If you took aim with a shotgun at a bulls-eye shooting target 30 metres away, steadied your breathe and fired, you would never get every ‘ball shot’ to hit the bulls-eye. Many of the ‘ball shot’ would stray off their mark and fail to make any significant impact on the target. Is this starting to sound like you last mass media advertising campaign?
The shotgun analogy is commonly used to demonstrate the failing of a mass media approach and the virtues of a strategically targeted piece of marketing. Highly targeted marketing can be likened to a laser beam that, when focused to a single point, is powerful enough to cut through steel. In marketing we go through a process called market segmentation, this is where we divide heterogeneous groups of buyers or potential buyers into more homogeneous groups with relatively similar product needs. This way we can tailor a marketing mix to better serve the needs of a target market. This process is also vastly more efficient as less of the marketing resources will ‘miss its mark’.
Age is one of those factors that we segment markets by and it’s not hard to see that people from different age groups collectively have a shared set of needs and wants, a fact that has been recognised for as long as sociology has been around for. As the marketing process becomes more sophisticated, there is an inherent expectation of increased efficiencies and clients are expecting their marketing dollars to work harder for them than ever before.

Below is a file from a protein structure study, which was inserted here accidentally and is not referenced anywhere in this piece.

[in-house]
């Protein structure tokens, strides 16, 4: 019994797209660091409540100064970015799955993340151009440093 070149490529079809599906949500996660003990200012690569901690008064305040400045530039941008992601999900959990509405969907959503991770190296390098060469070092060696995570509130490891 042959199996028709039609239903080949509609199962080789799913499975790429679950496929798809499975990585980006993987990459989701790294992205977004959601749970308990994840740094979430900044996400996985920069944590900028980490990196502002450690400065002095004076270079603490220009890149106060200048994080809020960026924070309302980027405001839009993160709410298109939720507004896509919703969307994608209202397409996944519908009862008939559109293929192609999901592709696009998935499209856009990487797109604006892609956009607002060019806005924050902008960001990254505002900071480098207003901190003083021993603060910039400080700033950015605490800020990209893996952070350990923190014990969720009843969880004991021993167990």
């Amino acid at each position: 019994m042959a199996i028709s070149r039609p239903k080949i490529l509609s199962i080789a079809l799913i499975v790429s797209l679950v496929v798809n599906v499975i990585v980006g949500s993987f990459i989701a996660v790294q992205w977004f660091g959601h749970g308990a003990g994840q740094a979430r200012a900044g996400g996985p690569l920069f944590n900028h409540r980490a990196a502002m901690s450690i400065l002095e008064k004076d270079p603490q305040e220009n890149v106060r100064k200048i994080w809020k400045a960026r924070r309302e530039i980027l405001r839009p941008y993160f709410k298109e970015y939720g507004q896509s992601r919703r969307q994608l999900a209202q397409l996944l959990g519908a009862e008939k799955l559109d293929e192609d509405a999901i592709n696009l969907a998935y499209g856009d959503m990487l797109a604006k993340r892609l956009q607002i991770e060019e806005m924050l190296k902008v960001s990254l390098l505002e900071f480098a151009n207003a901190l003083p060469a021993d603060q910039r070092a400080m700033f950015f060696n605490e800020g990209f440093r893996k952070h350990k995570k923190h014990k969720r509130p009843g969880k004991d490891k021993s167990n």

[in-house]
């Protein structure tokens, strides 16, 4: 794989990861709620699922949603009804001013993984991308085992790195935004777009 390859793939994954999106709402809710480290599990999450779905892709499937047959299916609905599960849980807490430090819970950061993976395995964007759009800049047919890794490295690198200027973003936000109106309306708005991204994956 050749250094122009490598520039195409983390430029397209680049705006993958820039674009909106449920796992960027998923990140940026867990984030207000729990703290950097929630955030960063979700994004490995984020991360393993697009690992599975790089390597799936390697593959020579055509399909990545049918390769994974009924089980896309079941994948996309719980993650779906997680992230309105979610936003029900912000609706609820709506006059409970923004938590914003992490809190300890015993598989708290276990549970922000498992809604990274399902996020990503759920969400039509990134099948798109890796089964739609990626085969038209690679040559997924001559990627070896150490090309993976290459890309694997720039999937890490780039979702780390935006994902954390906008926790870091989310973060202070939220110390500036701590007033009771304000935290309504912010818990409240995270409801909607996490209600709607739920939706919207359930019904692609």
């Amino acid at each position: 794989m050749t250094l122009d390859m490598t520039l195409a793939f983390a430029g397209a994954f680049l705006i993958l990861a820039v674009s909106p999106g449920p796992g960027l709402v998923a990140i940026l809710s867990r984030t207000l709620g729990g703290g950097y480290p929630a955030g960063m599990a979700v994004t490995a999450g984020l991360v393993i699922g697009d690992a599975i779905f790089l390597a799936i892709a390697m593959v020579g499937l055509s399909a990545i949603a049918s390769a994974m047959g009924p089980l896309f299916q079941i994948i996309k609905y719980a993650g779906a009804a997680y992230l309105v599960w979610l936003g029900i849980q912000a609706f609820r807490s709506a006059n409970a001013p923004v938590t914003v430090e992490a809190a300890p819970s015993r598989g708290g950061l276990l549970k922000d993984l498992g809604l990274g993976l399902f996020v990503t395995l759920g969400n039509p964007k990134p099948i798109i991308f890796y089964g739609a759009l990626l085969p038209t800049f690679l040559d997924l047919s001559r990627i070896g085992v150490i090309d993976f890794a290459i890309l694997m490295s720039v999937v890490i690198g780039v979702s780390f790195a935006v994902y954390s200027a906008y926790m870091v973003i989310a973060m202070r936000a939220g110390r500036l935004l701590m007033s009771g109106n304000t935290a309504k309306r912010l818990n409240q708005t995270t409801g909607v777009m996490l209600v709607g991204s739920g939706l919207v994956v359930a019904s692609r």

Societies don’t exist in a vacuum, otherwise we’d all be eating roasts, spuds and gravy every day of the week. No, humans have an incredible capacity to change and adapt to new situations and scenarios, adopting different elements from other cultures and delving into experimental lifestyles, some stick and some don’t. The ever-changing nature of Man demands that the industry works hard to update and redefine the understanding of the traditional age segments (e.g. the boomers, y-gens, x-gens) and create new definitions of emerging groups which share similar needs, wants or beliefs.
One such emerging segment is the i-generation, which is the newest generation following the footsteps of the generation Y. This generation knows only digital and have grown up with easy access to information. For them, having information in the palm of your hand, like an iPod or iPhone, is not only common but seen as a necessity. The needs and wants of this segment are vastly different to those who are not tech savvy or even those to the point who are techno-phobic. So a free 16GB iPod Touch as an incentive for a promotion would mean something very different to a boomer that it would an i-gen.
Defining markets is an ongoing process that will evolve as our culture and society changes. As long as we marketers are asking the important questions now, such as, “what shared beliefs will the y-gens have in their retirement?” In the future, our clients will benefit from our ability to target these homogenous groups and see better results from their marketing dollars.